Arts & Culture » Calendar

On Exhibit: pictures too perfect



What readers saw in the pages of the official Soviet news weekly Ogunyuk was not terribly interesting. Its photo editor for nearly half a century, Dmitri Baltermants, was a prolific photojournalist himself, but his images and the pictures he selected mostly served as indicators of ideology. Soviet history may be better illuminated by discovering why certain Baltermants shots were censored--then later published--than by dwelling on the historic details they purport to preserve.

The Eye of the Soviet Union: The Photography of Dmitri Baltermants, now at the DePaul University Art Gallery, selects 63 photos from the collection of Paul and Theresa Harbaugh. Paul Harbaugh, a high school biology teacher from Colorado, befriended Baltermants while arranging a photo exhibit in Russia. Baltermants died in 1990.

The exhibit opens with snapshots of Baltermants with Ho Chi Minh in 1955, with Castro in 1962, and with Ansel Adams in 1983. His portfolio of political personalities includes pictures of Khrushchev with Mao, Nixon with Brezhnev, and Castro on a snowy sleigh ride in Moscow. "He was allowed to see things the average Soviet citizen wasn't permitted to see," says Harbaugh. "He decided what the Soviet people saw beyond the Iron Curtain." In 1955 he showed Vietnamese peasants executing local landowners.

Attack, dating from 1941, wasn't published for 21 years because censors didn't like the way the trench-vaulting infantrymen looked. Baltermants's framing cropped the limbs off these blurry silhouettes, which editors deemed an insult to Soviet soldiers. ("What is this, half a man running?" was one official's response at the time.) Harbaugh suspects this shot was staged, having discovered a similar shot of the same soldiers in Baltermants's archives. He also thinks Tchaikovsky was staged: taken in the Berlin ruins of 1945, it shows a soldier at an upright piano giving his comrades an impromptu recital.

Baltermants's best known photo is Grief, a Goya-styled record of the aftermath of the Nazi slaughter in the Crimea. It shows survivors hunting for loved ones in a bleak field near Kerch. By displaying different versions of the photograph, the exhibit demonstrates how Baltermants heightened the mood of the scene by adding tempestuous clouds over the heads of mourners.

Assembling a roster of workers with politically correct reactions, Baltermants grafted three separate shots to produce Dynamo Factory Hears of Stalin's Death, March 6, 1953, 6 a.m. But the next issue of Ogunyuk didn't run this photo, nor another Baltermants shot of Stalin lying in state. Harbaugh says it was the only time that no photo appeared on the magazine's cover. In a panic over how to render the despot's passing, the editors feared everything except a blank page.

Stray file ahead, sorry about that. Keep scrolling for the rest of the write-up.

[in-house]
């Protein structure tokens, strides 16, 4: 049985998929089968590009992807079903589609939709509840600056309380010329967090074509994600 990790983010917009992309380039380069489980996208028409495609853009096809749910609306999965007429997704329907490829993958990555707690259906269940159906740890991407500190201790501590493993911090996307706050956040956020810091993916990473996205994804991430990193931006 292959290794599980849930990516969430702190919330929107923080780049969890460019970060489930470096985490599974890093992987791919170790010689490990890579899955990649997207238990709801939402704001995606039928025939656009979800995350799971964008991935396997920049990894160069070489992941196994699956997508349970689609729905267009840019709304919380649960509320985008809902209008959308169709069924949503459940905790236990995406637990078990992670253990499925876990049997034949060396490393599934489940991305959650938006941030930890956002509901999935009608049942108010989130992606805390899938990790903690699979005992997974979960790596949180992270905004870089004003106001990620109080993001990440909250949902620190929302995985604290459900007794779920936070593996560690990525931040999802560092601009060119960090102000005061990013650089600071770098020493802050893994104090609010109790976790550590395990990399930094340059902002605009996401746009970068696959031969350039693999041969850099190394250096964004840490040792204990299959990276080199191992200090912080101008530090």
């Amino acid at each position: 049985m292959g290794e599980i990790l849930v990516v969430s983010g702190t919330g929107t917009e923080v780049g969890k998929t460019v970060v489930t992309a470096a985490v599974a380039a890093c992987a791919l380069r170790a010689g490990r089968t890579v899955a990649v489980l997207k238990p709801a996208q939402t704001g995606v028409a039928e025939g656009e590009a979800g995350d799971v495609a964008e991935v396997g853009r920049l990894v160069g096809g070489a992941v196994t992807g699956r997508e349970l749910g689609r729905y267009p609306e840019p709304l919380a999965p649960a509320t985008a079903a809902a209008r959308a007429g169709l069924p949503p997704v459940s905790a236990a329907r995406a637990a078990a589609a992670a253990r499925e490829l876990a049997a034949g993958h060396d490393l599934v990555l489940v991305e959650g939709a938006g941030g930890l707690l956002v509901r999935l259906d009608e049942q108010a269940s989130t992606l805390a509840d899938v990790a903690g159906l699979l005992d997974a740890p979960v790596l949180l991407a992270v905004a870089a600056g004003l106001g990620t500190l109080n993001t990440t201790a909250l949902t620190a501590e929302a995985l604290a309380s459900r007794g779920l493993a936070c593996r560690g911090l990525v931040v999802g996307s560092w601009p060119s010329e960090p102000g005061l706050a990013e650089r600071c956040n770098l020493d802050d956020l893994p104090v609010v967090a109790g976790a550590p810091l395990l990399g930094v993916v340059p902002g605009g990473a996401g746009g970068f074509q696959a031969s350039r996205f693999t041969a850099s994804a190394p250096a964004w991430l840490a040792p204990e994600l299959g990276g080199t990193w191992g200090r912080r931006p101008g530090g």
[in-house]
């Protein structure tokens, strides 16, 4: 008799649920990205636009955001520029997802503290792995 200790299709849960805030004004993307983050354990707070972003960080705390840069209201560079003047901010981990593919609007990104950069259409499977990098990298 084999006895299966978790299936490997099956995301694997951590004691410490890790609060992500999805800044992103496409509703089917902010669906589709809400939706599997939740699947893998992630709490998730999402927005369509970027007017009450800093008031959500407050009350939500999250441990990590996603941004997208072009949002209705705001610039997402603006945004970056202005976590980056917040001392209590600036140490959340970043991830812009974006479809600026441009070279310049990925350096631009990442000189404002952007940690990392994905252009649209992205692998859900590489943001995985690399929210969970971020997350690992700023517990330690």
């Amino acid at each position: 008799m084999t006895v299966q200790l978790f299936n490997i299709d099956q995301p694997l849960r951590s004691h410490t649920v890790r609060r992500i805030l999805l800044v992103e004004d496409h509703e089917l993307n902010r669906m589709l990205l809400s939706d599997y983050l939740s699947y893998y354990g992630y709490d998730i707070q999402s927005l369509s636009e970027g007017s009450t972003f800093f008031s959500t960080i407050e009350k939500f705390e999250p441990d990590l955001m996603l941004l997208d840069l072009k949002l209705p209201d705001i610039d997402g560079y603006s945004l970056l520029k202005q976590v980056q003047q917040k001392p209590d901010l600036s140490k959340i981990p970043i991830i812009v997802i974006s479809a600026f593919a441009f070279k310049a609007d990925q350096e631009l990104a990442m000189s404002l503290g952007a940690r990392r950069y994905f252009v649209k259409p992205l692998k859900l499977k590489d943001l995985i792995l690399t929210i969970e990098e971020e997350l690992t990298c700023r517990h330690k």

Scrupulously attuned to Kremlin currents, Baltermants survived five different regimes. Yet he still risked exile to Siberia. Even the most innocent images were open to misinterpretation. Harbaugh says the photo Steel Worker (1955) was never shown in the USSR because the subject's "sweaty face was an affront to true Soviets, for whom work was always easy and pleasurable." The exhibit captions sometimes take liberties, leaping between communist and capitalist scenarios. The photo Moskvich Auto Factory (1948) carries the legend "It's easy to imagine these same men seated around a table in Detroit, with a corporate portrait of Henry Ford looking down on them."

Harbaugh is now turning his attention to another Ogunyuk photographer, Gregor Zelma, who documented women in Tashkent demonstrating against the Muslim custom of wearing a veil. One Zelma photo from 1924 was originally captioned "Old Takhtabu showing her face in public for the first time."

The Eye of the Soviet Union: The Photography of Dmitri Baltermants is at the DePaul University Art Gallery, 802 W. Belden, through March 18. Gallery hours are 10 to 7 Monday, 10 to 4 Tuesday through Friday, and noon to 4 Saturday; admission is free. Art historian Mark Pohlad will give a free lecture, "In the Name of Art and State: From Avant-Garde to Socialist Realism, the Artistic and Political Sources of Soviet Photography," this Thursday, February 16, at 6 in DePaul's Cortelyou Commons, 2324 N. Fremont. For more information on the exhibit or related events, call 362-5253.

--Bill Stamets

Art accompanying story in printed newspaper (not available in this archive): Photos: "Attack" by Dmitri Baltermants, "Dynamo Factory Hears of Stalin's Death, March 6, 1953, 6 a.m.", photos copyright Tatiana Baltermants and Paul Harbaugh.

Add a comment